Life is a complex affair: family, work, health, finances, our own mind. Moreover, it’s not just about making sure we keep adrift of all the different people and domains of our lives, but also ensuring that they interrelate in ways that feel coherent and satisfying – being human is a full-time job. Thankfully, there are maps to navigate with our complexity, both at the level of all the parts of our being and lives, and also as a whole. Systems’ understanding provide key insights into some of the fundamental principles of our human experience, orienting us towards simple practices – complexity theory made simple – but not too simple! NeuroSystemics cross-fertilizes contemplative practices of embodiment, a strong sense of selfhood with psychological frameworks and community-building to provide a whole which is greater than the sum of its parts.
My main mentor for group processes is Irvin Yalom, who has spent over 50 years researching and practicing in this field. In my personal sessions with him, he would often ask me: “Boaz, tell me, how are we doing today?” He was pointing to a shift between the parts that we were individually, to the whole: us, our whole, we as a super-organism, greater than our parts. I learned to see the dance between the different parts of our being and graceful moments of wholeness – I was invited to tune in, to listen to the music, as Rumi advised, and dance.
May you be well, be free and dance.
Couple conflicts have wide-ranging negative physiological, psychological and relational impacts on both members a couple. Emotions play a key role in conflicts and in particular, negative emotions have been found to escalation conflicts, whereas positive emotions will help a couple spiral toward resolution.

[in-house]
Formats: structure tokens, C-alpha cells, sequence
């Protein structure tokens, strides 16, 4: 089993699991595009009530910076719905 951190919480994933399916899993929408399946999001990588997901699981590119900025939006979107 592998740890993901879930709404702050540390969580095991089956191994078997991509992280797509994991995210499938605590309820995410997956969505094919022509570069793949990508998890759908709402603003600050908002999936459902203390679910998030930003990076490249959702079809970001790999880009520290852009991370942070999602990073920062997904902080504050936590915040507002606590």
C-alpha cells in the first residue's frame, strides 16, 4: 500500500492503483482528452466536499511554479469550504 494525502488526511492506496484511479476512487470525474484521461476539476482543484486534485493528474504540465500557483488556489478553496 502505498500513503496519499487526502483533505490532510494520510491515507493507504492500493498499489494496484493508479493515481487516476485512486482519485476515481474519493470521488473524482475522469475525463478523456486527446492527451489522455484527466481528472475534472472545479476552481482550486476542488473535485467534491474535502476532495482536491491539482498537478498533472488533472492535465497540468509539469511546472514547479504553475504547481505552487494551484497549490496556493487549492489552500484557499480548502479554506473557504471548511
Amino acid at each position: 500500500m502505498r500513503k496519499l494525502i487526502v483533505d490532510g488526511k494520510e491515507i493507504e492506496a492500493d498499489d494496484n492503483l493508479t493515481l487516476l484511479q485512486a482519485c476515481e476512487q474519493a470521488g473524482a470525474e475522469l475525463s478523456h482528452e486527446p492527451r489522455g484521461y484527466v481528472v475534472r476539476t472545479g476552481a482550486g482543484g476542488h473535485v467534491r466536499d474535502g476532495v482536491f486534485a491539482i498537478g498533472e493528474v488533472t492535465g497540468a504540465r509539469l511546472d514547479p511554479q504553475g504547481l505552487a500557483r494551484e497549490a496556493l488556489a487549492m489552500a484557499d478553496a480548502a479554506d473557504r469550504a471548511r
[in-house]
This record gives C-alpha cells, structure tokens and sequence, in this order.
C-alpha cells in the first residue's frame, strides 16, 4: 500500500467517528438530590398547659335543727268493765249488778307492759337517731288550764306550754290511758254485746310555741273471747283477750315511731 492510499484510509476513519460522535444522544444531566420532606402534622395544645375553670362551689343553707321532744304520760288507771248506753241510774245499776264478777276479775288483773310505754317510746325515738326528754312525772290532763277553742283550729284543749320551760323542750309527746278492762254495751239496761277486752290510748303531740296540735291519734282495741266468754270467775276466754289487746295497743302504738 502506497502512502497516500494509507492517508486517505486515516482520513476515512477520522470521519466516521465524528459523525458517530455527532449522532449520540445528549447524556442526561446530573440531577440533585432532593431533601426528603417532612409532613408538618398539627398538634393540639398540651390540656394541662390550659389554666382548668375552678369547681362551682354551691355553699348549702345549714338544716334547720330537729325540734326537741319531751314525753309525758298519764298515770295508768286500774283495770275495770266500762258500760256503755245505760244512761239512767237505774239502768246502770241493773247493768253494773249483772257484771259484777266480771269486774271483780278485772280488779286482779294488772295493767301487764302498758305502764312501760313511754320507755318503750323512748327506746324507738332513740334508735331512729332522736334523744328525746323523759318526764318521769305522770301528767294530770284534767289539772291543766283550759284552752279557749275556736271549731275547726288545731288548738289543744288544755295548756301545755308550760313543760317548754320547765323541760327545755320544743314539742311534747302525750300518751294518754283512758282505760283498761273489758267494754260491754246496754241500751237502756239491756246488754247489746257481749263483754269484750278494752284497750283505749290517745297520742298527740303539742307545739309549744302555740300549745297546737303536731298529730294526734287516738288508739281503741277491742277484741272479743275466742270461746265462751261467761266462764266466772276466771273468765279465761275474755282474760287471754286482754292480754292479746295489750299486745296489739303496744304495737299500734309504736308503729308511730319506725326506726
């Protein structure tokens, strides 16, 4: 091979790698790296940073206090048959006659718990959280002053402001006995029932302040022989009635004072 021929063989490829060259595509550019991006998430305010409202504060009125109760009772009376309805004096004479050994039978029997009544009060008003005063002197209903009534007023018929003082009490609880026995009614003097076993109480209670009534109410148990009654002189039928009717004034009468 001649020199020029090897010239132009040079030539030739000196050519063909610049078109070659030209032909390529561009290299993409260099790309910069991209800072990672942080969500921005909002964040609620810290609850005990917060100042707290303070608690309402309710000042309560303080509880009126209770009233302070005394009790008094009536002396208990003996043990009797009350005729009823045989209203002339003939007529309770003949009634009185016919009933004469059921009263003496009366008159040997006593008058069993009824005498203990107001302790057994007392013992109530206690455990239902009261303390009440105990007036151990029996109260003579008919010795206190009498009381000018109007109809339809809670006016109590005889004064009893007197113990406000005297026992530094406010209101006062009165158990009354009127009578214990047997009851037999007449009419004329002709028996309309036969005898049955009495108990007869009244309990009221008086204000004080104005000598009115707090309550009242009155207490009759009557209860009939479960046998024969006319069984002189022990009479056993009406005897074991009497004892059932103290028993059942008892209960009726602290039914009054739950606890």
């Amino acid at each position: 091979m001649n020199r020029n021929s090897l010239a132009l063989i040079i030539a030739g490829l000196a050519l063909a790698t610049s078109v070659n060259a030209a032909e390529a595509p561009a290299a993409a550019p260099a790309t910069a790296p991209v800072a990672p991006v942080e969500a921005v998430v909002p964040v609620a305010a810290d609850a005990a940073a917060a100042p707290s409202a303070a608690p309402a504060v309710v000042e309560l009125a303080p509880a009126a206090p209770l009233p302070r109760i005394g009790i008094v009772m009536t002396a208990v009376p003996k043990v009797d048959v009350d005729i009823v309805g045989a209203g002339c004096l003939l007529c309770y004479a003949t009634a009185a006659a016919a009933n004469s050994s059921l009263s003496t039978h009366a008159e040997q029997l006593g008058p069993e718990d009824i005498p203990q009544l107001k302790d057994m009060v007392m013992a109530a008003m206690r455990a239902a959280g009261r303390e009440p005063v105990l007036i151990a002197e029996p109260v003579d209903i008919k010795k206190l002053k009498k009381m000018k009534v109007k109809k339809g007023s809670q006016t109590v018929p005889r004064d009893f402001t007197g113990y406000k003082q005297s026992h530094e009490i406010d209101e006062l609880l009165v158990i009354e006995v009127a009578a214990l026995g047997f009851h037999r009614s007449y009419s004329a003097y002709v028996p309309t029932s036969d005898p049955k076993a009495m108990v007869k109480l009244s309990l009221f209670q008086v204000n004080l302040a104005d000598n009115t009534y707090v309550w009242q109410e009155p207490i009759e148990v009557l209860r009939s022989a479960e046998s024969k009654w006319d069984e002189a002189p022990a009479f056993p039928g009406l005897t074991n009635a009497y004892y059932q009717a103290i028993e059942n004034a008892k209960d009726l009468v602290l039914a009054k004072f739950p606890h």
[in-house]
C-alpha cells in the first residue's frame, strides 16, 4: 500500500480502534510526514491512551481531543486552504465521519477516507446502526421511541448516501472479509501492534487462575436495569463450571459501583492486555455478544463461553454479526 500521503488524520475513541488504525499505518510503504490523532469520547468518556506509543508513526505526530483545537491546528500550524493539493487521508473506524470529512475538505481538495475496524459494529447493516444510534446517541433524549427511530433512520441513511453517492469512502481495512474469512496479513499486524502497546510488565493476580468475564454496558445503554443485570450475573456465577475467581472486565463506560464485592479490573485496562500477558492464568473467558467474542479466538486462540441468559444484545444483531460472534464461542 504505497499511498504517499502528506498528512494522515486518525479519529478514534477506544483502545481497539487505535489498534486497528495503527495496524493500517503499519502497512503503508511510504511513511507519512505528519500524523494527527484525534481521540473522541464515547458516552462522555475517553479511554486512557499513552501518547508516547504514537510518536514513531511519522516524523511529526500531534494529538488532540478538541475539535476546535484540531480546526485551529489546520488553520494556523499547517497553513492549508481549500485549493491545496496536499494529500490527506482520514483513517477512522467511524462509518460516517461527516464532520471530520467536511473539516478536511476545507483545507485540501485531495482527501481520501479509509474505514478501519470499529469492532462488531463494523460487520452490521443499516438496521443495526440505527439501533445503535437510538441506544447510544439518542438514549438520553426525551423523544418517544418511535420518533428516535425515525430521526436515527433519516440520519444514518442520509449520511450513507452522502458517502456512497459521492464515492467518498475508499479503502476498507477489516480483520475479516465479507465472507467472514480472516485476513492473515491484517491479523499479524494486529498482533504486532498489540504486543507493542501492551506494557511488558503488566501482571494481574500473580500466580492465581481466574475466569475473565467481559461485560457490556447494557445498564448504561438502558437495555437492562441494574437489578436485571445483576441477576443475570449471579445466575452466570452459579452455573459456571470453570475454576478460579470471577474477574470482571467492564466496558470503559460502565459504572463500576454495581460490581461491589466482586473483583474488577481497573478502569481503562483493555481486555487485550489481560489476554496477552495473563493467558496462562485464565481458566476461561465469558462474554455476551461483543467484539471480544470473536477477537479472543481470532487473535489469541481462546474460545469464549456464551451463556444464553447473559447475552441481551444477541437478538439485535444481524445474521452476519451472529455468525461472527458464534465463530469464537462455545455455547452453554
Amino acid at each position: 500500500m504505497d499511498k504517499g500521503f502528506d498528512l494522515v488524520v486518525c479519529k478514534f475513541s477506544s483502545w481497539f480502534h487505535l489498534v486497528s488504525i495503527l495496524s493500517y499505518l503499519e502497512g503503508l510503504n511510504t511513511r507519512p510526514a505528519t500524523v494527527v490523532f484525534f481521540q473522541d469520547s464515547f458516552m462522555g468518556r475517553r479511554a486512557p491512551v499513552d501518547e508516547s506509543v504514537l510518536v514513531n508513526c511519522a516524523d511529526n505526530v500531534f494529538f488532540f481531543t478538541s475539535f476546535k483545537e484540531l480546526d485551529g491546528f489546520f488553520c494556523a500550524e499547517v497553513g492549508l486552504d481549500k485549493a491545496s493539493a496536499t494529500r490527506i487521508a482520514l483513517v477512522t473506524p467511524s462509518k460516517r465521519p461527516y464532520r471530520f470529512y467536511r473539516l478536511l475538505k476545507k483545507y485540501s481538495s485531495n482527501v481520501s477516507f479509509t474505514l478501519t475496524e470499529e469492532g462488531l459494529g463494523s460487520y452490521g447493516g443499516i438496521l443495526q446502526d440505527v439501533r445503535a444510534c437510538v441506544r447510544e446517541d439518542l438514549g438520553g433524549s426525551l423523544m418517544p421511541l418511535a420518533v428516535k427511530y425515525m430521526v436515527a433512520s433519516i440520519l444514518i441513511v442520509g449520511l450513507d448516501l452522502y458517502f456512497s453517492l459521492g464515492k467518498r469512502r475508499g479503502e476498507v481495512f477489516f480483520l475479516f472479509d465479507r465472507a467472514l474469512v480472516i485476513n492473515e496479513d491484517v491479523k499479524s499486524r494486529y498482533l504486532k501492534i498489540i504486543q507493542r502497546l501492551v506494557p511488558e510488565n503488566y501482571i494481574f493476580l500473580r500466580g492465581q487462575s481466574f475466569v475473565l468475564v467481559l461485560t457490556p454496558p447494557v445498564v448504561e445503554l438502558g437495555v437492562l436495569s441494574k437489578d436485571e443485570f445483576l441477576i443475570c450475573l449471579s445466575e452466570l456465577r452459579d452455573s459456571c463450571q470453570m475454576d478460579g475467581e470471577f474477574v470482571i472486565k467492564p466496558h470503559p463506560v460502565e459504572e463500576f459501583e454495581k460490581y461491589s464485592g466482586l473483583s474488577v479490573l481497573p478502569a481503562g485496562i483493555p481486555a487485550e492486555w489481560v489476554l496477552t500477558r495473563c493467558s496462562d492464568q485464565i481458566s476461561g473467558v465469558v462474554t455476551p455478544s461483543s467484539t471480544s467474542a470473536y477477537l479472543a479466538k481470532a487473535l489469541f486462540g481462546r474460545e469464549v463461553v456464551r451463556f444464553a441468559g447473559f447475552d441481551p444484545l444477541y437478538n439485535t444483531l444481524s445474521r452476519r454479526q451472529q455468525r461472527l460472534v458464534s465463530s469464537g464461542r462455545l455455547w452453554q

Since it is established that emotions can be trained (i.e., Klimecki, Leiberg, Lamm & Singer, 2012; Bolier, et al. 2013; Schumer, Lindsay, & Creswell, 2018), the purpose of the current study was to investigate experimentally which training methodology, between compassion training and cognitive reappraisal training, was the most effective to increase positive emotions and reduce negative emotions among couples. Couples were trained and tested in their emotional expressivity using the integrative coding methodology of the Specific Affect Coding System (SPAFF; Gottman, McCoy & Coan, 1996; Coan & Gottman, 2007).
The difference between the two groups was not statistically significant. However, the ratio for compassion training was numerically superior which seems to suggest that, although not significant, it seems to induce greater levels of positive emotions and reduced levels of negative emotions in comparison to cognitive reappraisal training. Differences in psychological and psychosocial mechanisms involved in the two training approaches are discussed. Future studies with a larger sample size and sufficient statistical power would be required to help clarify the difference in impact on compassion and cognitive reappraisal training methodologies.
If you would like to further your grounding in the foundations of Soulmaking Dharma and that whole paradigm, Rob Burbea would suggest that you consider joining Catherine’s online Foundations of Soulmaking Dharma course (Oct 20 – Dec 20 2019; see Barre Center for Buddhist Studies BCBS program for more info). The intention for Catherine’s online course is to give a comprehensive, systematic grounding in those foundations through a guided supporting framework.
Completion of this online course is a prerequisite for the Soulmaking Dharma residential program at BCBS January 10-16, 2020.
Applications Open: August 1
Applications Close: September 24
Initial Accepted Applicants Notified: October 1
Pre-course Interviews and Registration: October 6-10
Enrollment Period: October 13-16
Fall 2019 Course Dates: October 20-December 22 (no meetings held the week commencing 24/11)